Lessons from the Likoni Ferry

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Our man in Nairobi, Jackson Biko, has time for reflection as he waits to board the Likoni Ferry.

If you want to test your patience for life you don’t have to drive in India’s traffic. Just come to Kenya and take the Likoni Ferry in Mombasa. Recently I found myself on a flight to Mombasa, on my way to Diani. There are affordable direct flights to Diani from Nairobi, but those go quickly and you need to book early. Being Kenyan I don’t book early. I wait for the last possible moment to go online and when I find the plane full I exclaim in shock: “Where the hell is everybody going and why are these tickets so expensive anyway?” Suffice to say, I didn’t get a flight and thus the reason I landed in Mombasa to connect to South Coast via the ferry.

Now, the Likoni Ferry isn’t like any ferry service you might be used to in Europe. Ours is for those who want to test their patience, those who seek adventure, and those who want to have an authentic African experience. I simply wanted to cross over and get to my hotel in South Coast. Normally there are three of four ferries plying that five-minute crossing. Traffic is normally fast moving. But lately some new vessels have broken down and consequently the schedules have been messed up. That is a gentle way of saying you might get there to find a long snaking queue and nothing happening.

So there I was, sitting in a taxi, one of the numerous cars and lorries and whatnot waiting to board the ferry. Since Mombasa temperatures sometimes climb to 32 degrees C, you either have to have air conditioning in the car or leave your windows open. But leaving the windows of an unmoving car open is not the smartest thing you can do in that heat, so the taxi guy has to keep his engine running or you sit there and feel your seat turn to water.

I waited for four hours to board that ferry. Unprecedented. Even for me. My emotions swung from anger to disappointment, to thoughts of homicide and back to anger. And then I thought, “Hang on, maybe this is the universe’s way of telling me that there is more to life than locomotion. That maybe I have been stranded here to see something that I normally don’t see.”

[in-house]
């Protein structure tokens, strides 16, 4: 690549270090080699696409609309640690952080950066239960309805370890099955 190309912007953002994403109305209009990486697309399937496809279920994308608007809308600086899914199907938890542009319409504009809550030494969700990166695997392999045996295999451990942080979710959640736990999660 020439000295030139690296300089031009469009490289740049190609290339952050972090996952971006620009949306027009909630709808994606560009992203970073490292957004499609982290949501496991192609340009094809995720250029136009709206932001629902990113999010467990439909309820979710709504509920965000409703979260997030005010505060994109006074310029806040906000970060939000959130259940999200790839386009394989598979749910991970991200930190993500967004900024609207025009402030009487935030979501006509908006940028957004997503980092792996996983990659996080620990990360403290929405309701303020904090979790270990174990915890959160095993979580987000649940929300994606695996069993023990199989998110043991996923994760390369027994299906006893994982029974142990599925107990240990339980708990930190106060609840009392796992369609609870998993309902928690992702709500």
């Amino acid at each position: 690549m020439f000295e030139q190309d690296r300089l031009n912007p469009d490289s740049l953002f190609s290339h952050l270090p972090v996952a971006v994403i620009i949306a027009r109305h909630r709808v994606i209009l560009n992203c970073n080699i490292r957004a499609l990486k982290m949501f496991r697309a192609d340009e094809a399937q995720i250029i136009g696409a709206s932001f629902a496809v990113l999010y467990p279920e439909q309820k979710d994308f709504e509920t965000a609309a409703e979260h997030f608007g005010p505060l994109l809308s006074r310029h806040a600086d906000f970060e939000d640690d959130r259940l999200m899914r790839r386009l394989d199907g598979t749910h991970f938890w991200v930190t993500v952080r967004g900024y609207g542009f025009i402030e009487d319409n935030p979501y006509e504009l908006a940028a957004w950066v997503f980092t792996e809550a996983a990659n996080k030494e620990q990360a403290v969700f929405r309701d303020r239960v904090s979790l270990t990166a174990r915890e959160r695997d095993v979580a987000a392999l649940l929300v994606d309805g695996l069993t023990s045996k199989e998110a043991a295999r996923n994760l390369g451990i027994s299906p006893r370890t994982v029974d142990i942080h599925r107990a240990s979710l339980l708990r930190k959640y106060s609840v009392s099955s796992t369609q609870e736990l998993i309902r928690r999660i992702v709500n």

And I did see it. You will see it too if you are lucky enough to wait for the Likoni Ferry. You will see the spirit of Mombasa and the spirit of Kenyans.

Sometimes all it takes is to roll down your window and talk to the guy trying to sell you a pair of underwear. Sometimes all you have to do is ask him how many pairs of underwear he has sold that day. Or how he can tell that a customer needs new underwear. Or what his margins are and if selling underwear is more lucrative than selling mangoes.

You will realise that people just want to talk, and that Kenyans especially like to talk to strangers. You will realise the challenges of grassroots commerce and the ingenuity of the lower rung in staying afloat in the most dismal of circumstances and with an amazing good cheer. You will realise how friendly Kenyans are, and how curious they are about you (even if you don’t seem to want new underwear). Who knows, maybe you will make a new friend. Maybe you will learn something that will make you reevaluate everything you know about business and perhaps even about yourself.

The thing with waiting is that at some point crossing over doesn’t seem so urgent. The things that you had planned suddenly seem trivial and inconsequential. You realise that you really don’t need a watch. That plans can be made but also they can be unmade. And the sky won’t fall as a consequence. Maybe you will realise that the underwear you were twisting your nose at in the beginning isn’t actually so bad. The blue colour can match perfectly with your eyes.

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